Sen. Gordon, Senate GOP Lawmakers React to Report on Medicaid Underpayments to CT Healthcare Providers

February 27, 2024

State Sen. Jeff Gordon (R-Woodstock), a medical doctor who serves on the Public Health and Appropriations Committees, joined Senate Republican Leader Stephen Harding (R-Brookfield); State Sen. Lisa Seminara (R-Avon), Ranking Senator on the Human Services Committee; State Sen. Heather Somers (R-Groton), Ranking Senator on the Public Health Committee; and State Sen. Eric Berthel (R-Watertown), Ranking Senator on the Appropriations Committee to issue the following statement regarding a Department of Social Services report that shows that Connecticut’s Medicaid program pays doctors and health care professionals significantly less for medical care, including mental and behavioral health services, compared to other states.

 

“The findings reported by the Department of Social Services are not a surprise. Doctors, dentists, health care professionals, and health care clinics have been underpaid for years for the important and necessary care they provide to the people of Connecticut who are low-income or in under-served communities. This also extends to ambulance services. Costs of providing this care continue to grow. The number of people needing care keeps increasing. The types of care are becoming more complex, such as chronic diseases, mental/behavioral health, and pediatric services.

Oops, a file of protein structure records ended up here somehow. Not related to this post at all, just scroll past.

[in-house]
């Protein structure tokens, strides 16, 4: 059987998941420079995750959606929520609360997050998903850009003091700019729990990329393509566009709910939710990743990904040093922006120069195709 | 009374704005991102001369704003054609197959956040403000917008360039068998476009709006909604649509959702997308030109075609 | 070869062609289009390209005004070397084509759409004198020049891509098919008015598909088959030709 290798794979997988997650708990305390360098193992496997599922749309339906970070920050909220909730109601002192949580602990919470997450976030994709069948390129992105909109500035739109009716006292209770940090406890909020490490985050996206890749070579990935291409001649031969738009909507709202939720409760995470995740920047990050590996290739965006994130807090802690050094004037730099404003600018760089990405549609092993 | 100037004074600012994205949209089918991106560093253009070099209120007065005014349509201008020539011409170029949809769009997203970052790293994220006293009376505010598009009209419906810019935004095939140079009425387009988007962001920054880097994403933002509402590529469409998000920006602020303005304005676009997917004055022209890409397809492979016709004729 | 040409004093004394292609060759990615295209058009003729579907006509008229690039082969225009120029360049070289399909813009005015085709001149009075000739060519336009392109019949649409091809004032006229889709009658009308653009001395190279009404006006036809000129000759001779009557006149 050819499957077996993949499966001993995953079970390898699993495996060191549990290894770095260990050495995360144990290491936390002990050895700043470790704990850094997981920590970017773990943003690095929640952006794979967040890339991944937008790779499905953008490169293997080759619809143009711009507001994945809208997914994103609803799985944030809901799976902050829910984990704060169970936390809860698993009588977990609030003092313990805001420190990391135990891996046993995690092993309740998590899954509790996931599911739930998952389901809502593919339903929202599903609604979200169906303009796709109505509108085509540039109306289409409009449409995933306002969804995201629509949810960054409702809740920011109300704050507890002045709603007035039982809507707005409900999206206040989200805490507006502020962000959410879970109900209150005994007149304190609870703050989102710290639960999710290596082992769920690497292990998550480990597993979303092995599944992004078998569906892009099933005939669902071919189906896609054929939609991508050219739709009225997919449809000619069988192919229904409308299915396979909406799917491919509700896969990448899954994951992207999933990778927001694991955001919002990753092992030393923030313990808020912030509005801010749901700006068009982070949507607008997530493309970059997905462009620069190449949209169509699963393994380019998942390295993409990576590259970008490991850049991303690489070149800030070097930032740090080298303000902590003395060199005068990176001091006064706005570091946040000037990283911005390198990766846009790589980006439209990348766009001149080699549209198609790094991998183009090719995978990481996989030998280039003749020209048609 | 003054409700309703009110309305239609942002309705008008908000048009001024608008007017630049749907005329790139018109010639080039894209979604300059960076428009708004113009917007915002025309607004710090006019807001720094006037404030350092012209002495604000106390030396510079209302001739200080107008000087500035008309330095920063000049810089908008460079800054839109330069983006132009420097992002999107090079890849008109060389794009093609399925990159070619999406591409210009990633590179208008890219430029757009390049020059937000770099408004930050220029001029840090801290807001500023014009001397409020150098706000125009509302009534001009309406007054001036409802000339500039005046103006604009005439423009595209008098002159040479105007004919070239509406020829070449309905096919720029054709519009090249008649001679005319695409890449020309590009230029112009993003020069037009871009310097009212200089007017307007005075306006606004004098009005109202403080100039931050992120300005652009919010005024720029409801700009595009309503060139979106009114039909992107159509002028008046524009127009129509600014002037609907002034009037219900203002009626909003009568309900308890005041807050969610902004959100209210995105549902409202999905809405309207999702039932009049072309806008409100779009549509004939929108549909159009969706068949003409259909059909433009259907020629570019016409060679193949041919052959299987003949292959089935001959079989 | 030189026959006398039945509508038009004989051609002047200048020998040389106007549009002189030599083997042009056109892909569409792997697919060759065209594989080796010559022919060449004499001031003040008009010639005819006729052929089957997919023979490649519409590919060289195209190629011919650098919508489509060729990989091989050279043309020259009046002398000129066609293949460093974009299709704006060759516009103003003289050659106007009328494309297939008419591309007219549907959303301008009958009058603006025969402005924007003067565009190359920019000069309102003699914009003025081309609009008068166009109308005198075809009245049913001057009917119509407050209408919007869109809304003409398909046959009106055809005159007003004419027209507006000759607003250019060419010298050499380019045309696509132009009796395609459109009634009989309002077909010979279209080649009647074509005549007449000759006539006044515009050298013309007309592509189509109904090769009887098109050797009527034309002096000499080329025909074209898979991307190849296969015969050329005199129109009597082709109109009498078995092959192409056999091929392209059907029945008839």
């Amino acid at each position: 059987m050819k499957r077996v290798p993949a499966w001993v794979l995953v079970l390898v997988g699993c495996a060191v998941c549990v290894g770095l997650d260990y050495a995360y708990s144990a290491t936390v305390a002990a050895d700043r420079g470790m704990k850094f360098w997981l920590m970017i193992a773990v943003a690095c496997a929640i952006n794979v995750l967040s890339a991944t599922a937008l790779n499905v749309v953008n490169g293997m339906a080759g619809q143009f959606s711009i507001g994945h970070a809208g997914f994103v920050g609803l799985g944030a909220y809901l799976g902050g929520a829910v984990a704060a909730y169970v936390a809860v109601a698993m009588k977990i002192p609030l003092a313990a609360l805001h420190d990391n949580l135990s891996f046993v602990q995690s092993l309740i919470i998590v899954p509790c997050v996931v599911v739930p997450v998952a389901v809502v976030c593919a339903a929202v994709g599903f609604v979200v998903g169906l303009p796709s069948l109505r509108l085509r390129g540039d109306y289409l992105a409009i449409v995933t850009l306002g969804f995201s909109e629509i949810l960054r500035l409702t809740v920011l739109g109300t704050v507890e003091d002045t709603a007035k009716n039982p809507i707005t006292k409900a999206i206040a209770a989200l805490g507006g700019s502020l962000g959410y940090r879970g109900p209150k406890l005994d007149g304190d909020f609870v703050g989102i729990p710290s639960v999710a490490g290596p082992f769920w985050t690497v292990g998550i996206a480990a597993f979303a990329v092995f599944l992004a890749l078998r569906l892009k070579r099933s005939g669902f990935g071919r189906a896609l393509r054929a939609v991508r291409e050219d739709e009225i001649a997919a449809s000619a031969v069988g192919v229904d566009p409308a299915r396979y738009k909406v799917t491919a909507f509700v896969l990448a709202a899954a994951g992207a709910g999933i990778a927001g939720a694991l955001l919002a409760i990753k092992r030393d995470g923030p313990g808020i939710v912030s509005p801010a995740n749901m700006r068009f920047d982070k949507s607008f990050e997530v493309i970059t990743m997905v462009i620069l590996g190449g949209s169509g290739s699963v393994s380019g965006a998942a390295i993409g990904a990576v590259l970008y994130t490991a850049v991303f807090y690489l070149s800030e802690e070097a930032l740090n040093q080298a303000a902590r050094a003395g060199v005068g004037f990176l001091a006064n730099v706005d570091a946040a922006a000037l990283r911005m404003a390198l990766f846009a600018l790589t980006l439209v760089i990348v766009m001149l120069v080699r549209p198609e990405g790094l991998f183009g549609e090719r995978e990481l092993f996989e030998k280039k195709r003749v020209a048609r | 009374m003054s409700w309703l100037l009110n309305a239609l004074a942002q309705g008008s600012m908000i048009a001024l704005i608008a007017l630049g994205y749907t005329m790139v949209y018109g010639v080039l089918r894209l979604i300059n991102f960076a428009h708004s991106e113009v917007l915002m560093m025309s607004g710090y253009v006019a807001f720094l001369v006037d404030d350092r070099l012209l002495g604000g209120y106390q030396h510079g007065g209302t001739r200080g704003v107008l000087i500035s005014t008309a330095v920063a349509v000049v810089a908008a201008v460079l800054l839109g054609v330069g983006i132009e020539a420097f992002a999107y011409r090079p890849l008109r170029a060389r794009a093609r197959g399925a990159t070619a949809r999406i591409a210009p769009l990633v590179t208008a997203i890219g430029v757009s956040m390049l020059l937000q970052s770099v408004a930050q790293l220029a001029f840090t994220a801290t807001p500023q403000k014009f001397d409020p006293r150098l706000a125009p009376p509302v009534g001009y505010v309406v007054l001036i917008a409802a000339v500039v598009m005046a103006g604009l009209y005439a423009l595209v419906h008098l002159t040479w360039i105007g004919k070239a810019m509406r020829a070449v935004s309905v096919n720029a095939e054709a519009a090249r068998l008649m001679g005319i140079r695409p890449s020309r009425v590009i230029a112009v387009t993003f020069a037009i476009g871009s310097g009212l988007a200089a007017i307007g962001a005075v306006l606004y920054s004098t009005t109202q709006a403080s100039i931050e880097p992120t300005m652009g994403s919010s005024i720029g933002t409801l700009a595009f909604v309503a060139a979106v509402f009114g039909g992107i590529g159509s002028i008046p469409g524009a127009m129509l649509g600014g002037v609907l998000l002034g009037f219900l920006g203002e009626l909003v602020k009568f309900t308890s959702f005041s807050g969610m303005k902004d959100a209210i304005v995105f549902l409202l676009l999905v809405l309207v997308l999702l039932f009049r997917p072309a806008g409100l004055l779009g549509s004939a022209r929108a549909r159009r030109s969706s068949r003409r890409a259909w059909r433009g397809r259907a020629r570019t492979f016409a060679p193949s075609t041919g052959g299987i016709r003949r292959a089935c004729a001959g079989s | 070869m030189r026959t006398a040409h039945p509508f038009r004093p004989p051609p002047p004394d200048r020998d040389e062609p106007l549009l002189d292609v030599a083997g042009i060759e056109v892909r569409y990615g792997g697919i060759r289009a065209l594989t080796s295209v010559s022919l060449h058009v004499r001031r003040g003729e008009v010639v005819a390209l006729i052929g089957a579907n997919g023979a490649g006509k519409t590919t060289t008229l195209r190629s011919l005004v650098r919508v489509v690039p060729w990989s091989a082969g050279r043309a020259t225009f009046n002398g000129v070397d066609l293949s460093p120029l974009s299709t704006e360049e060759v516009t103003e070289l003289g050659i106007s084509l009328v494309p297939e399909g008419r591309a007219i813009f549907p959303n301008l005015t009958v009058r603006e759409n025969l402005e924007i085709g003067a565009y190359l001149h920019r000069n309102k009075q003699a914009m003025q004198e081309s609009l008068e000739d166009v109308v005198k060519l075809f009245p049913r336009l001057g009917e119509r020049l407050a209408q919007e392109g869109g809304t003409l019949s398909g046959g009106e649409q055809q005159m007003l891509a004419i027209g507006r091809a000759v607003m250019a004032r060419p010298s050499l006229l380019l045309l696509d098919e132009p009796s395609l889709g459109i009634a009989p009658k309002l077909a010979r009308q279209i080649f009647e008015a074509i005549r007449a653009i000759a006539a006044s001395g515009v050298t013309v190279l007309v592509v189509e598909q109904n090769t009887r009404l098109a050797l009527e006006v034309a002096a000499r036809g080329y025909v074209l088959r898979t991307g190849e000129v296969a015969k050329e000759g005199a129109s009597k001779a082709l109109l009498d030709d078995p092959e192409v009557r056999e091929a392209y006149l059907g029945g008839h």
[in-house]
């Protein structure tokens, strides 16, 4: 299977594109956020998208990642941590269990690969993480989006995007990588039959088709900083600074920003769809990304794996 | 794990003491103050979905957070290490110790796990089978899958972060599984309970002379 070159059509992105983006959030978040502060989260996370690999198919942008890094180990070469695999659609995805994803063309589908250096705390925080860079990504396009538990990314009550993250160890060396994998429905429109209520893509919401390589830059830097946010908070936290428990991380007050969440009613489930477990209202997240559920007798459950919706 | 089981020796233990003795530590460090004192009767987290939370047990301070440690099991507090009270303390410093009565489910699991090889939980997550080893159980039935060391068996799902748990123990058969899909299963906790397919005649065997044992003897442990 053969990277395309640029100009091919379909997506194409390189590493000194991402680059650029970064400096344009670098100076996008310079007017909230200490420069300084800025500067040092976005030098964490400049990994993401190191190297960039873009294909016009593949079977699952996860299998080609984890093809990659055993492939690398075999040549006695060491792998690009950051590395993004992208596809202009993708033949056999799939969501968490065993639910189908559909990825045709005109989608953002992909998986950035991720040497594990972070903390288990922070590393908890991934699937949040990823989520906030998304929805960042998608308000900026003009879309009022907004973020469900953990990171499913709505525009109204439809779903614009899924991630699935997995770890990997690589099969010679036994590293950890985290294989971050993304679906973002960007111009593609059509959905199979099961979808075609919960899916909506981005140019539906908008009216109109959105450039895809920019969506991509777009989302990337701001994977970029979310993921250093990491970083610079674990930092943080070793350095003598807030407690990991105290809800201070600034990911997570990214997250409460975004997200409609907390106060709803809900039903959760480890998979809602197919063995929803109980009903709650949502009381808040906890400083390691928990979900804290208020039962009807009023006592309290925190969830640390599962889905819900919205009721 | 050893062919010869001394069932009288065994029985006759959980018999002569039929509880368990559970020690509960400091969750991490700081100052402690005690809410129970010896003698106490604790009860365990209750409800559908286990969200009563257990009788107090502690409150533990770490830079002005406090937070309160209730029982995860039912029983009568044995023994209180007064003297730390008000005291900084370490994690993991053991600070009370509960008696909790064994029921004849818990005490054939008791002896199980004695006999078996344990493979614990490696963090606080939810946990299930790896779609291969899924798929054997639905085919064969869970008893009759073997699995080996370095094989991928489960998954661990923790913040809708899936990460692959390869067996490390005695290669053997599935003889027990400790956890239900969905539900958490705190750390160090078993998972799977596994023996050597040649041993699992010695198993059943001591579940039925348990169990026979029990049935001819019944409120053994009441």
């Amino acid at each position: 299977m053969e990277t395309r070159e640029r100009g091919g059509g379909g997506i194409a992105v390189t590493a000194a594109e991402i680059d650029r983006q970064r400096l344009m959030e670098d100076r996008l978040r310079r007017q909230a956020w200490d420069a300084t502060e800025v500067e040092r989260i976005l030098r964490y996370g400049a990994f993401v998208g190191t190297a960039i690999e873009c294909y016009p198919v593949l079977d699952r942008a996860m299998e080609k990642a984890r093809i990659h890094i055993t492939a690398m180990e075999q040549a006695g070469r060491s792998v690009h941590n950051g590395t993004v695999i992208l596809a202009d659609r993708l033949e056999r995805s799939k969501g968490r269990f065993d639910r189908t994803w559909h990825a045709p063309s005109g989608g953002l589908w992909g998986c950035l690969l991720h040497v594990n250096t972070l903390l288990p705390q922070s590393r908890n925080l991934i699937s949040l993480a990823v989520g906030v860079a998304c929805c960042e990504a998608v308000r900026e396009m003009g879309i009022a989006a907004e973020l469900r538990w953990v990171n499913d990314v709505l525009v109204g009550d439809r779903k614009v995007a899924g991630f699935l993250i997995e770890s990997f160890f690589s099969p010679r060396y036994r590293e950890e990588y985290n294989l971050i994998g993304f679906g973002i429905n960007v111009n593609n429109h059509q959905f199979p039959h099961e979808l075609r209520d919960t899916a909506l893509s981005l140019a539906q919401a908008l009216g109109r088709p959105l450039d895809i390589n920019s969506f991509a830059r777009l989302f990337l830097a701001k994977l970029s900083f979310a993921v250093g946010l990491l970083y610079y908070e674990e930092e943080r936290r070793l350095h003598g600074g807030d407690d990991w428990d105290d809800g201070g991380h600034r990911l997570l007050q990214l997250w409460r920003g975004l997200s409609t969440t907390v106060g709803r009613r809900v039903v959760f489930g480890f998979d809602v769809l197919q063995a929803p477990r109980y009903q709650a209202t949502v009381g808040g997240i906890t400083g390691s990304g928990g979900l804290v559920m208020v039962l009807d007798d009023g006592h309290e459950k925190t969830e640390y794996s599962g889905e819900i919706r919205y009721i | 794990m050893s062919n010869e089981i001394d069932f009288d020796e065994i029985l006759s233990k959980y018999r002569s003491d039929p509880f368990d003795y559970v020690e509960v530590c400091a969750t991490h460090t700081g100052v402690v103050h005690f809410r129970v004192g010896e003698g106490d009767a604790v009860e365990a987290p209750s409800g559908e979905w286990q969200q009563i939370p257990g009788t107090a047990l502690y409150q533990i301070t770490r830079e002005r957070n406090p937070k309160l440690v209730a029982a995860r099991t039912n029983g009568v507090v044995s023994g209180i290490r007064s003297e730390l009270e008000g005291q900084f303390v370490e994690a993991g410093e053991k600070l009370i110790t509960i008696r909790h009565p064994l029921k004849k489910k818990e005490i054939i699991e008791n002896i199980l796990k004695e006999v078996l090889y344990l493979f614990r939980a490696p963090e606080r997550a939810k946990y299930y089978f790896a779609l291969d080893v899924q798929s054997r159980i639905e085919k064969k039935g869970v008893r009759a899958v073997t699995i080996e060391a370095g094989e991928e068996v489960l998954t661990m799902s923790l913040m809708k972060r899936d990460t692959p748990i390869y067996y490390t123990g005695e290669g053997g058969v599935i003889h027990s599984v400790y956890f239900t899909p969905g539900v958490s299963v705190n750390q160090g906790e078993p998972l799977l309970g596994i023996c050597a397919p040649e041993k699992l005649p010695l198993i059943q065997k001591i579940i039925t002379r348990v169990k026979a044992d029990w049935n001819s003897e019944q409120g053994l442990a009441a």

“Republicans are engaged on this issue, working in a bipartisan way to find meaningful solutions for stakeholders and the public. This is the serious challenge is before us. The Appropriations, Human Services and Public Health Committees are meeting. Republicans are involved actively in the debate and decision-making about how to pay for Medicaid services, not just in the short-term, but also in the long-term in responsible ways.”

 

Sen. Somers added, “As someone who has been working on this issue for years, I know that we simply can’t retain and recruit health care professionals when they are not being adequately reimbursed.  When our Medicaid payment rates are well below our surrounding states, it is naive to believe Connecticut will be the state that healthcare providers decide to work in.”